# VIATRA2/Examples/MTBE

The goal of this short review is to demonstrate how can we realize the complex process to derive model transformation rules by example using the VIATRA2 model transformation framework.

## Introduction

To define a model transformation, transformation designers need to understand not only the transformation problem, i.e. how to map source models to target models, but significant knowledge is required in the transformation language itself to formalize the solution. Unfortunately, many domain experts, who are specialized in the source and target languages, lack such skills in underlying transformation technologies.

Model transformation by example (MTBE) is a novel approach (first introduced in [1]) to bridge this conceptual gap in transformation design. The essence of the approach is to derive model transformation rules from an initial prototypical set of interrelated source and target models, which describe critical cases of the model transformation problem in a purely declarative way. A main advantage of the approach is that transformation designers use the concepts of the source and target modeling languages for the specification of the transformation, while the implementation, i.e. the actual model transformation rules are generated (semi-)automatically. In our context, (semi-)automatic rule generation means that transformation designers give hints how source and target models can potentially be interconnected in the form of a mapping metamodel. Then the actual contextual conditions used in the transformation rules are derived automatically based upon the prototypical source and target model pairs.

Now we give a short overview of the automation of the MTBE process using the VIATRA2 framework and inductive logic programming (ILP). ILP can be defined as an intersection of inductive learning and logic programming as it aims at the inductive construction of first-order clausal theories from examples and background knowledge, thus using induction instead of deduction as the basic mode of inference.

## Overview of the MTBE

Model transformations by example is defined as a highly iterative and interactive process as illustrated in the upper figure.

- Step 1: Manual set-up of prototype mapping models. The transformation designer assembles an initial set of interrelated source and target model pairs, which are called prototype mapping models in the sequel. These prototype mapping models typically capture critical situations of the transformation problem by showing how the source and target model elements should be interrelated by appropriate reference (mapping) constructs.
- Step 2: Automated derivation of rules. Based upon the prototype mapping models, the MTBE framework synthesize a set of model transformation rules using Inductive Logic Programming, which correctly transforms at least the prototypical source models into their target equivalents.
- Step 3: Manual refinement of rules. The transformation designer can refine the rules manually at any time by adding attribute conditions or providing generalizations of existing rules.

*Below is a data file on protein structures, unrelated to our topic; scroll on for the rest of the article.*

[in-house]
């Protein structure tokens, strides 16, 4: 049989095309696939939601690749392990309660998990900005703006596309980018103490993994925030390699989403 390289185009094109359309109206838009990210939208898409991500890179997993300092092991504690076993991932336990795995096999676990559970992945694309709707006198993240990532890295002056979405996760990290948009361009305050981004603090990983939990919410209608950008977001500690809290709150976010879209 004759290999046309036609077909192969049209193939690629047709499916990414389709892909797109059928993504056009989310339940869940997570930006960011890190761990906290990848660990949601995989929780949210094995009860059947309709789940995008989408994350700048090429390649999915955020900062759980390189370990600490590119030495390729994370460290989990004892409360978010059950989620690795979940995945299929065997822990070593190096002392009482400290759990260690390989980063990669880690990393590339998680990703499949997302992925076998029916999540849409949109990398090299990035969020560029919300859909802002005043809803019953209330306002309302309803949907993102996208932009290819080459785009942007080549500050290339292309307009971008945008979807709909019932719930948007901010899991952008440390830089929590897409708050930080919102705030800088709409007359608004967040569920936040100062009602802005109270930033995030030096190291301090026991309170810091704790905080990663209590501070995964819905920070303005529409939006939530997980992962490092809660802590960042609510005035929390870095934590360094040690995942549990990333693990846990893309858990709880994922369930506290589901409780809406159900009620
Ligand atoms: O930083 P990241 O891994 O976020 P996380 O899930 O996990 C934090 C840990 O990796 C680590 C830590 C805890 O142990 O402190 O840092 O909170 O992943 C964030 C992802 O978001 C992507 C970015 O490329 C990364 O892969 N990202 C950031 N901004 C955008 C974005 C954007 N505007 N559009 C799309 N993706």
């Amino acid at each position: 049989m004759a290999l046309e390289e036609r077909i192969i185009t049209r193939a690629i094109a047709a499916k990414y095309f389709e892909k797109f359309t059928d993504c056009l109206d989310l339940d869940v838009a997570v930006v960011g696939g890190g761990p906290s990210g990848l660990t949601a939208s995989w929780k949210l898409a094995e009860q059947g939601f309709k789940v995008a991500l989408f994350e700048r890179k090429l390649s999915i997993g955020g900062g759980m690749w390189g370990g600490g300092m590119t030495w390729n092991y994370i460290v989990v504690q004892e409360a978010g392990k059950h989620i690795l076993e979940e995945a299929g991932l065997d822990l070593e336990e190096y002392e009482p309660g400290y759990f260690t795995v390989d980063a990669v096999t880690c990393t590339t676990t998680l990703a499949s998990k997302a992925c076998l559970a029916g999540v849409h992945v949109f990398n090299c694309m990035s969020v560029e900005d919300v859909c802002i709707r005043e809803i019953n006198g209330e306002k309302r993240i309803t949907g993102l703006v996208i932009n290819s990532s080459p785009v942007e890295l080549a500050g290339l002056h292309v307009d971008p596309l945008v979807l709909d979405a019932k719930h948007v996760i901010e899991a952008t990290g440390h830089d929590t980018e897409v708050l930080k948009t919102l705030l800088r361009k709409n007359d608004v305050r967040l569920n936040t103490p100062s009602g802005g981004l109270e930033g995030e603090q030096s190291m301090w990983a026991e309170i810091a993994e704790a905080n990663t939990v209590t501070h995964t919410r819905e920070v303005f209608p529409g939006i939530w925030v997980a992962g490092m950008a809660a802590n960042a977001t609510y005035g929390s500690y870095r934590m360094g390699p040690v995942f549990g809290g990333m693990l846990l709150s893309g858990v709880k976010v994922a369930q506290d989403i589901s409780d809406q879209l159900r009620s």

- Step 4: Automated execution of rules. The transformation designer validates the correctness of the synthesized rules by executing them on additional source-target model pairs as test cases, which will serve as additional prototype mapping models. Then the MTBE process is started all over again.

## Implementation using VIATRA2

Without further review of the main process (which can be found in [2]) let’s see how much VIATRA2 can facilitate the implementation of the process of MTBE. The upper figure shows the whole process in details highlighted the VIATRA specific parts.

From the prototype mapping model some ILP problem models are derived using VIATRA2 transformations. These models contain information expressed in term of the ILP domain, so from the ILP problem model it’s easy now to generate the ILP specific input files. Running the Inductive Logic Programming with the given files, prolog rules are generated, which has to be imported to the VIATRA model space for further processing. These prolog rules are used for final transformation in which we transform the models of prolog rules to the graph transformation rules that can be used directly by VIATRA framework to execute model transformations.

This work is in initial phase now, which means that it can be used only by the direct invocation of the core components/ core transformations. One of our main future works is to develop a convenient end-user interface that can hide the core layers and can help to achieve a higher-level mechanism to generate model transformation rules by example.

## References

[1] D. Varró. Model transformation by example. In In Proc. 9th International Conference on Model Driven Engineering Languages and Systems (MODELS 2006). Springer, 2006. In press.

[2] D. Varró and Z. Balogh. Automating model transformation by example using inductive logic programming. In ACM Symposium on Applied Computing -- Model Transformation Track (SAC 2007). ACM Press, New York, NY, USA, 2007.